As director of the office that organizes the Thomas L. Hill Iowa State Conference on Race and Ethnicity (ISCORE) and coordinates the university's annual delegation to the National Conference on Race and Ethnicity (NCORE), Japannah Kellogg knows the importance of converting education into action.
To help participants prepare for those conferences and build on momentum after the fact, the NCORE-ISCORE office offers a professional development action plan, a modified version of the Center for Excellence in Learning and Teaching's individual action plan for an inclusive classroom. It's a tool for building a personalized anti-racism plan.
"We often want to do better, but we rarely know how. That's where having a framework is critical," Kellogg said. "It gives you a way to hold yourself accountable."
That can work at an individual level or for a group. In a preconference ISCORE presentation last month, Women in Science and Engineering (WISE) staff talked about how they have used the template to create and maintain an officewide anti-racism plan.
Making a plan
As Black Lives Matter protests became widespread this summer in the wake of the police killing of George Floyd in Minneapolis, WISE staff collectively agreed they wanted to become more intentional about combating racism. They organized a book club to read Ibram X. Kendi's "How to Be an Antiracist" and invited other units in the provost's office to join them. The idea to create an anti-racism plan for the office sprang from the book club discussion.
"We were trying to find ways to implement in our work what we were learning and unlearning," said Alicia Herron-Martinez, a WISE program specialist for leadership and professional development.
The process took several months and began with the staff creating their own personal plans. The two-page action plan template has sections for identifying opportunities to promote diversity, equity and inclusion; possible barriers and strategies to overcome them; who could provide support; and action items to take, along with the resources needed and a timeline.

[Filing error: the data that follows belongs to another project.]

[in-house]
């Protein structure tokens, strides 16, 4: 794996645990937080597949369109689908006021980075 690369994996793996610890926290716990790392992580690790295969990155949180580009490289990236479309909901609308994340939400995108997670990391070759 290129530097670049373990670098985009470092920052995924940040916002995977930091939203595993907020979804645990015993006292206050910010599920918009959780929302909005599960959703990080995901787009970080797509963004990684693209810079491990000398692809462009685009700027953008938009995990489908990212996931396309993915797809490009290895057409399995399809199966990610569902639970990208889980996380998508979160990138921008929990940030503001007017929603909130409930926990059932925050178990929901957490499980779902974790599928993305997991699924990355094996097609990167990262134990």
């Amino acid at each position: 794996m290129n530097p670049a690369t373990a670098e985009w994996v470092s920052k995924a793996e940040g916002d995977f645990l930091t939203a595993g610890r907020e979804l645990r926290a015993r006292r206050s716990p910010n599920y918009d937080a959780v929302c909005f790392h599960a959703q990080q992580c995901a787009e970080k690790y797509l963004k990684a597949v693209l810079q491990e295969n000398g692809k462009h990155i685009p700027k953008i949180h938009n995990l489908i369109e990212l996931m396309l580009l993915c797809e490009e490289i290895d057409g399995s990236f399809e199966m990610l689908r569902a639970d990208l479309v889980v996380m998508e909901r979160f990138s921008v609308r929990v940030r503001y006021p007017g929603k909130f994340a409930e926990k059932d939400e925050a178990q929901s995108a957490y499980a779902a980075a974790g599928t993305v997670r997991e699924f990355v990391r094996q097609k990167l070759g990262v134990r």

From there, staff compared their plans and found common themes. The officewide plan calls for more purposeful inclusivity in WISE marketing, events and programs, which has brought changes to its website and events like the Go Further conference. It also encourages ongoing education opportunities and taking time in staff meetings to discuss personal and group anti-racism efforts -- both highlights and stumbles.
"I think that centers the work so it doesn't get forgotten," Herron-Martinez said.
Beyond the specific provisions of the plan, merely creating it has made a difference, said Yamille Perez, a WISE program specialist for outreach and recruitment. Conversations about representation are more common than when she began working at WISE 18 months ago.
"It comes into play for every decision we're making," Perez said. "It's much more top of mind."
Staff will regularly revisit the plan, which was put in place last fall but remains a work in progress, said Carly Miller, a WISE program specialist for marketing and communications.
"We're continually learning and growing. It's not just a one-and-done type of topic," Miller said.
WISE staff said they've had numerous colleagues outside their office ask them for tips on how to assemble a similar plan in their unit. In part, WISE was fortunate because there was no need to convince anyone on the seven-person team of the merits of drafting an anti-racism plan.
"We were all on board to read the book. We were all on board to create the plan. And we're all on board to do the work," Perez said.
Their advice for employees interested in starting the process is to begin with themselves. "An individual can do a plan without anybody else involved. Everyone has their own power to create their own plan," Miller said.
The ownership that comes with self-generating an action plan is a key part of what makes them effective, Kellogg said.
"We don't collect them. You don't turn them in for a score," he said. "If we gave everyone a completed action plan, it would fall short."
A group conversation
For units or departments that are interested in approaching anti-racism work as a group, there is another option offered by the NCORE-ISCORE office. In the "Expert of My Experience" series, a team participates in an activity revolving around anti-racism, and assistant director Jowelle Mitchell moderates a post-event discussion. The first two installments -- with the provost's office and dean of students office -- followed "How to Be an Antiracist" book clubs, but many other activities could work, Mitchell said.
"It gives a platform for people to say it out loud, to debrief as a group about what that experience was like and what it meant for them," she said.
The panel discussions are designed to apply the information learned in the activities to people's own lives. They're also meant to demonstrate for faculty and staff ideas they could use in their offices.
"Anti-racism work isn't easy. When you don't know where to start, seeing what someone else is doing can help move the needle," Mitchell said.
To inquire about having an "Expert of My Experience" event for your unit or department, contact Mitchell at email@example.com or 294-8731 with an idea for the activity and the goal the team has for participating.